Directed by: Tobe Hooper || Produced by: Kim Henkel, Tobe Hooper, Jay Parsley, Richard Saenz
Screenplay by: Kim Henkel, Tobe Hooper || Starring: Marilyn Burns, Paul A. Partain, Edwin Neal, Jim Siedow, Gunnar Hansen, Teri McMinn
Music by: Wayne Bell, Tobe Hooper || Cinematography: Daniel Pearl || Editing by: Larry Carroll, Sallye Richardson || Country: United States || Language: English
Running Time: 84 minutes
Before the release of slasher-classics Friday the 13th (1980), A Nightmare on Elm Street (1984), and even John Carpenter’s Halloween (1978), there was the king of low-budget horror pictures, Tobe Hooper’s own chainsaw nightmare. The Texas Chainsaw Massacre is arguably every bit as influential as those later slasher favorites, as it as has been remade, sequeled, and prequeled to death over the decades much like the stories of Jason, Freddy Krueger, and the unkillable Michael Myers, as well as partially inspiring the “slasher-in-space”-masterpiece, Alien (1979).
It goes without saying that Massacre is both incredibly low-budget and also an exploitation feature. The production values and set-design, as well as the running theme of teenage death via power tools, are portrayed in fittingly crude, lowbrow fashion. However, that does not mean Hooper’s chainsaw-adventure is not an effective film. Strictly speaking, Massacre is an immensely effective, trim, toned, and efficient thriller that does its job in scaring and disturbing you — nothing more, nothing less. The project may not be nuanced, but the film serves its purpose. It’s hard to harbor much ill will to Chainsaw Massacre when it’s this much fun.
The film’s creepy opening, which intercuts the introductory credits with shots of decayed, half-eaten human corpses, sets the tone for the rest of the story. The isolated Texas setting is ripe with foreboding, and this uneasy sense of danger never lets up for a moment. Top to bottom, Hooper does a great job establishing the mood of his narrative with efficient, effective cinematography that conveys the impending doom of its cast. The screenplay’s foreshadowing is excellent, ramping up tension until the initial victim is taken by the infamous “Leatherface”-antagonist.
The characters of The Texas Chainsaw Massacre are a different story. Although nobody acts weird or annoying, the principle victims of the film are cardboard cutouts. They exist to be systematically killed off, one by one, until we are left with the “final girl”-trope that gets to enjoy extra fun (re: psychological torture). The five teenage characters possess no memorable traits whatsoever, save for one guy being in a wheelchair. All the victimized teenagers in the film serve one purpose and one purpose only: To project the audience onto the screen so we can be scared out of our minds.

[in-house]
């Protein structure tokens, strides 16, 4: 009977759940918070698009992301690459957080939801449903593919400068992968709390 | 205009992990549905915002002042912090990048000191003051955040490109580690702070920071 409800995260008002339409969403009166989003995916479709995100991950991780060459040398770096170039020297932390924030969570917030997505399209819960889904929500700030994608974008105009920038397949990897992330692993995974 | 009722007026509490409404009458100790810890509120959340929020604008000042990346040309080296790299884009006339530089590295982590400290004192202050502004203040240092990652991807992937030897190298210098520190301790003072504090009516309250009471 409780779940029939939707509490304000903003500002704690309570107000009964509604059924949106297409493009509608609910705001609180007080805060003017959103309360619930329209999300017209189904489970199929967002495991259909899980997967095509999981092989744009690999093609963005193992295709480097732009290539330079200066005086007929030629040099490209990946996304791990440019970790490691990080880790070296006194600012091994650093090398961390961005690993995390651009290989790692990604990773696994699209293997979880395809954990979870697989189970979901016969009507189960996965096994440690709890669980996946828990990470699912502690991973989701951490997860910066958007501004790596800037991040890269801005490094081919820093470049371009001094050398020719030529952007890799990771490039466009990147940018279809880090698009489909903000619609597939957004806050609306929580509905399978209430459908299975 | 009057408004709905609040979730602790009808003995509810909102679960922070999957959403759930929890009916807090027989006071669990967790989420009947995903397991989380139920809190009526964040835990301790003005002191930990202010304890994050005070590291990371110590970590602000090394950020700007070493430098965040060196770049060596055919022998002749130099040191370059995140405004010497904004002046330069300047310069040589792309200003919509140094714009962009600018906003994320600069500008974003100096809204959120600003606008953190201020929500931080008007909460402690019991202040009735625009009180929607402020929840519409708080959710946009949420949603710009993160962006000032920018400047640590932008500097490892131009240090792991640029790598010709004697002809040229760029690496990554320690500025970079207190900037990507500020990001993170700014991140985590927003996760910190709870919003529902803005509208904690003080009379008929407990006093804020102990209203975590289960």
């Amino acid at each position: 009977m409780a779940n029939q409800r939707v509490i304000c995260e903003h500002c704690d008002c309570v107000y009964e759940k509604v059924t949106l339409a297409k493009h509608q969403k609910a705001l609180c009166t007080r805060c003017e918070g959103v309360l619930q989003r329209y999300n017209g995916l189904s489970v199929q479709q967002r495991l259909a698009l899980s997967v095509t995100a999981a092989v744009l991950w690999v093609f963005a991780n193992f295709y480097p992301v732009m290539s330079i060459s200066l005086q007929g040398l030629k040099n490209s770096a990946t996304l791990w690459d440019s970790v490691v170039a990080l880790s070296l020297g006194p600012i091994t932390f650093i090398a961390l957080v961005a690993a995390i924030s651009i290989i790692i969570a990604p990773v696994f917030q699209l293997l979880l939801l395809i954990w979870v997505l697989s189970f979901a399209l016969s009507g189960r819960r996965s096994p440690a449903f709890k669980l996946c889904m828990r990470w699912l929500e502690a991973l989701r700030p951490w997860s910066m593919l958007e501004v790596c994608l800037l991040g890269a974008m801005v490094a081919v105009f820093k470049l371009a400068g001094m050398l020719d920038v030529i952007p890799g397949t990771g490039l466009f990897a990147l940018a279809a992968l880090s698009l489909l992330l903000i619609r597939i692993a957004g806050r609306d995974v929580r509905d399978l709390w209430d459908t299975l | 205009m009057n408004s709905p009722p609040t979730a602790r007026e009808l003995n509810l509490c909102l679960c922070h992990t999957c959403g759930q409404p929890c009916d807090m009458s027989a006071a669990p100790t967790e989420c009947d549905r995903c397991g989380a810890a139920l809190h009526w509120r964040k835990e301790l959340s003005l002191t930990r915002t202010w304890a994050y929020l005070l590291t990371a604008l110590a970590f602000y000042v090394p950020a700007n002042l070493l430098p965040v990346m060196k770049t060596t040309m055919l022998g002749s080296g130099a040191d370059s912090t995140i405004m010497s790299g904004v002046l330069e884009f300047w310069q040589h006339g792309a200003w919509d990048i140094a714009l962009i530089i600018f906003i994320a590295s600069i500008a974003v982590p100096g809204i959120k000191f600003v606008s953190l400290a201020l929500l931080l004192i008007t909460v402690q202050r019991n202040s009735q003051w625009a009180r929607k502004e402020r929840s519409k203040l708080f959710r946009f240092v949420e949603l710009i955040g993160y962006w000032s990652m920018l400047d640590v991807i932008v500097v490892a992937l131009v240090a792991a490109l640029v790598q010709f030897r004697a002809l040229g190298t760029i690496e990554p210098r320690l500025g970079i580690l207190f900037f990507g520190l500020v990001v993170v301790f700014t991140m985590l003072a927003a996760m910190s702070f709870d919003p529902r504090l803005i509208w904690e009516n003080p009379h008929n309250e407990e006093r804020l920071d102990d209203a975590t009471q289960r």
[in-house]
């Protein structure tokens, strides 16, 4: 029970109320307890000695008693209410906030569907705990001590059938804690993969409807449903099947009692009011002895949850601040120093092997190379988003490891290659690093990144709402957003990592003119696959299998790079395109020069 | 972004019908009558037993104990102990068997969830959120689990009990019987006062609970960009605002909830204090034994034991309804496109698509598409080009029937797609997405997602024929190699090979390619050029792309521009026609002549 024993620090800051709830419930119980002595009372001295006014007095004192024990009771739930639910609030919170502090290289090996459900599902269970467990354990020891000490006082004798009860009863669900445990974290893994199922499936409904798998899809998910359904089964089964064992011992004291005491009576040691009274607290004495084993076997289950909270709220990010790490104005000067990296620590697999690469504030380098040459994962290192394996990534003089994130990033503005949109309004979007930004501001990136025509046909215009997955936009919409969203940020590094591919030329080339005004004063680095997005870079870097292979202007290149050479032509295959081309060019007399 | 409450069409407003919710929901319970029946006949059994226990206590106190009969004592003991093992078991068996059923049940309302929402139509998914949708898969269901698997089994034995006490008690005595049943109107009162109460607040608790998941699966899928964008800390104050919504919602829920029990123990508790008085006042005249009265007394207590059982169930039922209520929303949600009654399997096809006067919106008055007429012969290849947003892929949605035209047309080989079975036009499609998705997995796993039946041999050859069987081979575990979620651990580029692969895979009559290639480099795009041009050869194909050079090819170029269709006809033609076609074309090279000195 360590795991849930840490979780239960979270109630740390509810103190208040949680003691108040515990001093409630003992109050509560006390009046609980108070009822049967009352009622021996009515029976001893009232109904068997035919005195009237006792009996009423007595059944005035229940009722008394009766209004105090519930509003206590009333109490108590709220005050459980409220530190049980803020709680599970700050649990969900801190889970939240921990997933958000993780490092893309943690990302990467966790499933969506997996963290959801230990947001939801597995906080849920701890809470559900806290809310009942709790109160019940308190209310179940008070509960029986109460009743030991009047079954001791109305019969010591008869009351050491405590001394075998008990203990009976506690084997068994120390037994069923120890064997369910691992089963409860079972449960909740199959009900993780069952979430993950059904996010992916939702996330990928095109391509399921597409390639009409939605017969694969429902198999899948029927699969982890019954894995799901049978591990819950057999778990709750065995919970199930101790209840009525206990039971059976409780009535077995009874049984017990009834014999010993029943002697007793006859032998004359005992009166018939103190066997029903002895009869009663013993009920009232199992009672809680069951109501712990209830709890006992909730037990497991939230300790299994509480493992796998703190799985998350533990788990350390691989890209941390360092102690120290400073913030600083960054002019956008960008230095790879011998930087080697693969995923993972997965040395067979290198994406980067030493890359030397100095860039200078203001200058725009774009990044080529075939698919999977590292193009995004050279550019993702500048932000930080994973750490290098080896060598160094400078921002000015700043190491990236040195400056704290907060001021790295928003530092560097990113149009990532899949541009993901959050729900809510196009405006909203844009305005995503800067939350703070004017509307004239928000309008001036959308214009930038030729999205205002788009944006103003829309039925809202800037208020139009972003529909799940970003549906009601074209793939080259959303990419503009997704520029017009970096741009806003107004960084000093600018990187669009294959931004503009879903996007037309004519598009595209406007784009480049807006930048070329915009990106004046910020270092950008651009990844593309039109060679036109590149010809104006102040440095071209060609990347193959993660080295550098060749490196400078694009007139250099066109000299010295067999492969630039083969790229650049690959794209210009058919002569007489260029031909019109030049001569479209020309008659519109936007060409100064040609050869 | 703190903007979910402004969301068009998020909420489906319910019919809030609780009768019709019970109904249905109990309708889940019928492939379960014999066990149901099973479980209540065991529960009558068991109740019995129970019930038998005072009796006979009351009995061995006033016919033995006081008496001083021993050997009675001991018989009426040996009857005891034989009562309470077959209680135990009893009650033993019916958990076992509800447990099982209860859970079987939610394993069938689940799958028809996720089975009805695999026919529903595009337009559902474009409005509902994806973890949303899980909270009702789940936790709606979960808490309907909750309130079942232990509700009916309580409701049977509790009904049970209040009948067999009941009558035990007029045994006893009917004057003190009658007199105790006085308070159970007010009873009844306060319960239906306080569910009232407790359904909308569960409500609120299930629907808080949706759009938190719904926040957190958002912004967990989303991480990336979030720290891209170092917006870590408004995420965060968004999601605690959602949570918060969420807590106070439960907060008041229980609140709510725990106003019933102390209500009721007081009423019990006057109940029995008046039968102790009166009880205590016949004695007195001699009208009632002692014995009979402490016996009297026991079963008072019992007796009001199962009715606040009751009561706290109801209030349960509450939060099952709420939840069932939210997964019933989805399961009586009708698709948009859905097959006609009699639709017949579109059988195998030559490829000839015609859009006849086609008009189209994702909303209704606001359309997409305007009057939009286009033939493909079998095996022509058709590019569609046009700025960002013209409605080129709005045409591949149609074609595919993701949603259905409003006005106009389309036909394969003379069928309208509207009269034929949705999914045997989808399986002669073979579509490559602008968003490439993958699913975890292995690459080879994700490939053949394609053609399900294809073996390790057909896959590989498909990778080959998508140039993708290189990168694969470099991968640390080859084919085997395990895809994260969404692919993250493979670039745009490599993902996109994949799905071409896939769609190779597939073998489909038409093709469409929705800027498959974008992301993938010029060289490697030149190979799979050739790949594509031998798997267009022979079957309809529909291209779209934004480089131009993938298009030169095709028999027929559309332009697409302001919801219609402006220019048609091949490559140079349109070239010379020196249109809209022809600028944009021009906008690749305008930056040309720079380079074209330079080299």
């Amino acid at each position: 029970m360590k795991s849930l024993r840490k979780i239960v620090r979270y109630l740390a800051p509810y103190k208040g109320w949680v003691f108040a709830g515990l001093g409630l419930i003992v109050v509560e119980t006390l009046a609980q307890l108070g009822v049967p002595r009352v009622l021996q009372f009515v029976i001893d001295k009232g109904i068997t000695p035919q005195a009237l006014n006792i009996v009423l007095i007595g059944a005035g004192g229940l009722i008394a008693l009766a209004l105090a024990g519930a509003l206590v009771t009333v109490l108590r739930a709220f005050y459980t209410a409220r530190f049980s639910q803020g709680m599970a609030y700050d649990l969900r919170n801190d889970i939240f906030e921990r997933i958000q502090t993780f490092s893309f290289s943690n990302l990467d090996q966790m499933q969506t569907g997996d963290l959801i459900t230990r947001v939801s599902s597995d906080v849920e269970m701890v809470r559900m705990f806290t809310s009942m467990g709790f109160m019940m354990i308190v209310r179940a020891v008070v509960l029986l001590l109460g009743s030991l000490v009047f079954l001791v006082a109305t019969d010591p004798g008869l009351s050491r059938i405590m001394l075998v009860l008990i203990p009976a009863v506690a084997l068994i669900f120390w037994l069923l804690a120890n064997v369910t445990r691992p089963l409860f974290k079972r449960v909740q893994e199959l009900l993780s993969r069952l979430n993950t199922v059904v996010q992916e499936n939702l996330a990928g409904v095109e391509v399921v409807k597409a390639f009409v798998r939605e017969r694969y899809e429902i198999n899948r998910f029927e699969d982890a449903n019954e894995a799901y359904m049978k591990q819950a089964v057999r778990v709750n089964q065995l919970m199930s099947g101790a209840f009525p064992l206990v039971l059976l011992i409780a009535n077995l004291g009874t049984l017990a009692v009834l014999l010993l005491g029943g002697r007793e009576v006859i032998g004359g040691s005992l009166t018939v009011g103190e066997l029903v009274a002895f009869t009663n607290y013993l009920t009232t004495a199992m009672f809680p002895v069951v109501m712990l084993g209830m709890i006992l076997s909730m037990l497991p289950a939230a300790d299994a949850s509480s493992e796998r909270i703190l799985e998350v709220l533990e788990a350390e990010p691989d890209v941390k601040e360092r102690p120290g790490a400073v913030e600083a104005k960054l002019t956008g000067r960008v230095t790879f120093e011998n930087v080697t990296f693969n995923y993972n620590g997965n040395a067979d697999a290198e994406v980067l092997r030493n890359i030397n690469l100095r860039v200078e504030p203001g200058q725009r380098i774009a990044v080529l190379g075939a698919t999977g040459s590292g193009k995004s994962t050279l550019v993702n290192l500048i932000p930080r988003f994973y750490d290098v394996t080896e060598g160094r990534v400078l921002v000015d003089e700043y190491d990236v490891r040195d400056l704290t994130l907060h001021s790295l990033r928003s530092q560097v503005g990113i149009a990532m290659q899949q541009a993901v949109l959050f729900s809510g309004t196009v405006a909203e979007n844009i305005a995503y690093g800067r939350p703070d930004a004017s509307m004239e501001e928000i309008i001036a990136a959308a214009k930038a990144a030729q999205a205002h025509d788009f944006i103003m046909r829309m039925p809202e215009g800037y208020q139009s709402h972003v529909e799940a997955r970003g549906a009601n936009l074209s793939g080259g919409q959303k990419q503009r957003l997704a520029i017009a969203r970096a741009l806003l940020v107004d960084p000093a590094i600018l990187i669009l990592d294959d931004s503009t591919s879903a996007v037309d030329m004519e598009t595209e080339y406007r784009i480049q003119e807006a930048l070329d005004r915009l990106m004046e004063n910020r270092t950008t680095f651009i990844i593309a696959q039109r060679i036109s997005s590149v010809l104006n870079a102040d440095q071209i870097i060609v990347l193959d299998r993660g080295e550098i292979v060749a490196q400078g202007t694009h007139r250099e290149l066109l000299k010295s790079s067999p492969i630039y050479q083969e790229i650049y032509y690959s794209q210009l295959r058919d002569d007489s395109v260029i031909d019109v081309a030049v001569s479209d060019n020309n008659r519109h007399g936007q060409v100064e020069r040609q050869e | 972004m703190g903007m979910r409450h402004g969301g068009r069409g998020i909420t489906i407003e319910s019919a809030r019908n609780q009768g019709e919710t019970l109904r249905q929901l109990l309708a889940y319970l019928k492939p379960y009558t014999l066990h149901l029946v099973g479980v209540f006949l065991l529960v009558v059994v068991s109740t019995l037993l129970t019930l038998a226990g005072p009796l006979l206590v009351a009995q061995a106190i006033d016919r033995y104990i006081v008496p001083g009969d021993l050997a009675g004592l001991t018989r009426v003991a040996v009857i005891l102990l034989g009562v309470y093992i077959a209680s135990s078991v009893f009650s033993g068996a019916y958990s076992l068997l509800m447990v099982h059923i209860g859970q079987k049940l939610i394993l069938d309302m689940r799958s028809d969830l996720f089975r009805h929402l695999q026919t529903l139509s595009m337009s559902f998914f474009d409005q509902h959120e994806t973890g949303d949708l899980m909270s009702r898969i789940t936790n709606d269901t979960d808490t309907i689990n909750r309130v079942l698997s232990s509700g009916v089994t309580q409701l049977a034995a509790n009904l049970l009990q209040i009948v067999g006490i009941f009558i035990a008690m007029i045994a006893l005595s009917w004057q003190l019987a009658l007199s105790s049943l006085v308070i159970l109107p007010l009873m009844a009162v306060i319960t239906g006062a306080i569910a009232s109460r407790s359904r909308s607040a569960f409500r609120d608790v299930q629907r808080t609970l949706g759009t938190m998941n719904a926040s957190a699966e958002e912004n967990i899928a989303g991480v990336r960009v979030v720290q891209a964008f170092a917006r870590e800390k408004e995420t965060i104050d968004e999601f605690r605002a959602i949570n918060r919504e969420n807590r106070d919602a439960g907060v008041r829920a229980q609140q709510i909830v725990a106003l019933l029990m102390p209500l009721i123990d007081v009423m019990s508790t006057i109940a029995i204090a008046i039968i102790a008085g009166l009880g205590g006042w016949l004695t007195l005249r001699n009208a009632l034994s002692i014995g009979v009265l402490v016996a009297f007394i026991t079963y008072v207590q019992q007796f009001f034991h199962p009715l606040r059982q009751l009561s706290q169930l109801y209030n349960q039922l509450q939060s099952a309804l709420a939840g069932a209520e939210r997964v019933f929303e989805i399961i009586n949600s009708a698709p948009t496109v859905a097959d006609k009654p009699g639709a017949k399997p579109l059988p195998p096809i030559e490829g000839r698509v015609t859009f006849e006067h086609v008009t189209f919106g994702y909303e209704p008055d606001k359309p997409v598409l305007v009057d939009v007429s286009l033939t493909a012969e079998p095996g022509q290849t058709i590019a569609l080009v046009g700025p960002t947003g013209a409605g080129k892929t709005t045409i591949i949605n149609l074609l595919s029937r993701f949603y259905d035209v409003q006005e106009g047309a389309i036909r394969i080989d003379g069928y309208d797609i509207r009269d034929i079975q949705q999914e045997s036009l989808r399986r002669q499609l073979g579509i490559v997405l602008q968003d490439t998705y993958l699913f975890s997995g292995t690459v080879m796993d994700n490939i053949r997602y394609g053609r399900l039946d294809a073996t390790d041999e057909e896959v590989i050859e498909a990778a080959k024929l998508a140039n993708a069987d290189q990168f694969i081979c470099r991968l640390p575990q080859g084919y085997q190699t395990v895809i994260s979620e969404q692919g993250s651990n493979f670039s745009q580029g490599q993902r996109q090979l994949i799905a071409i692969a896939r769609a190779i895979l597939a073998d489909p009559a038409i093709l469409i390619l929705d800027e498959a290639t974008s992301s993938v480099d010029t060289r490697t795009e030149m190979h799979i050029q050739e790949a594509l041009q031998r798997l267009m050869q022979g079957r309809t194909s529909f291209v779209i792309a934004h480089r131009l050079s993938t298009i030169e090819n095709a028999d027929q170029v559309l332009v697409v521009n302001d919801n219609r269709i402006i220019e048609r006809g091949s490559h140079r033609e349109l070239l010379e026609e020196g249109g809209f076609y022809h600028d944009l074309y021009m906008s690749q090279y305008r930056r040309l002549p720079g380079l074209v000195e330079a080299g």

Horror doesn’t necessarily function the same way an drama-piece does; we don’t necessarily need to like the expendable characters in a slasher picture like The Texas Chainsaw Massacre to be frightened. All we need is to be able to relate to the characters on screen on the most superficial level. That’s why most horror movies get a pass if their characters are more forgettable than most other films. Now that’s not to say that distinct, memorable characters are a bad thing or can’t function in a horror movie — that’s even better — but for movies whose sole purpose is to scare its audience, slasher-character personalities don’t need to be held to as high a standard. The lack of memorable characters in Massacre limits its appeal to an extent, but the film still works as is. And while we’re discussing characters in the film, I’d be negligent not to mention the unforgettable villains. Leatherface and his inbred, cannibalistic Texas brethren are about as memorable as they come.
In the end, Tobe Hooper’s Texas Chainsaw Massacre is a memorable and effective horror film despite its misleading title (only one person gets killed with a power tool). It relies heavily on foreboding camerawork and editing to set a tone it sticks to till the disturbing finale. Its teenage cast of heroes (victims) isn’t much beyond cannon fodder, and its ending is too abrupt to be as enjoyable as the rest of the movie, but overall, the film fulfills its promise. It scares you, and with hardly an ounce of blood or gore to boot. You can’t ask a horror film for more than that.
SUMMARY & RECOMMENDATION: The Texas Chainsaw Massacre’s technical prowess and irreverent tone are what fuel this low-budget exploitation flick. Both the cinematography and editing combine to produce a tense, creepy ride. Leatherface and his family are twisted in the most lovely way.
— However… the victims of this film massacre are forgettable. They exist only as vessels into which the audiences can project themselves.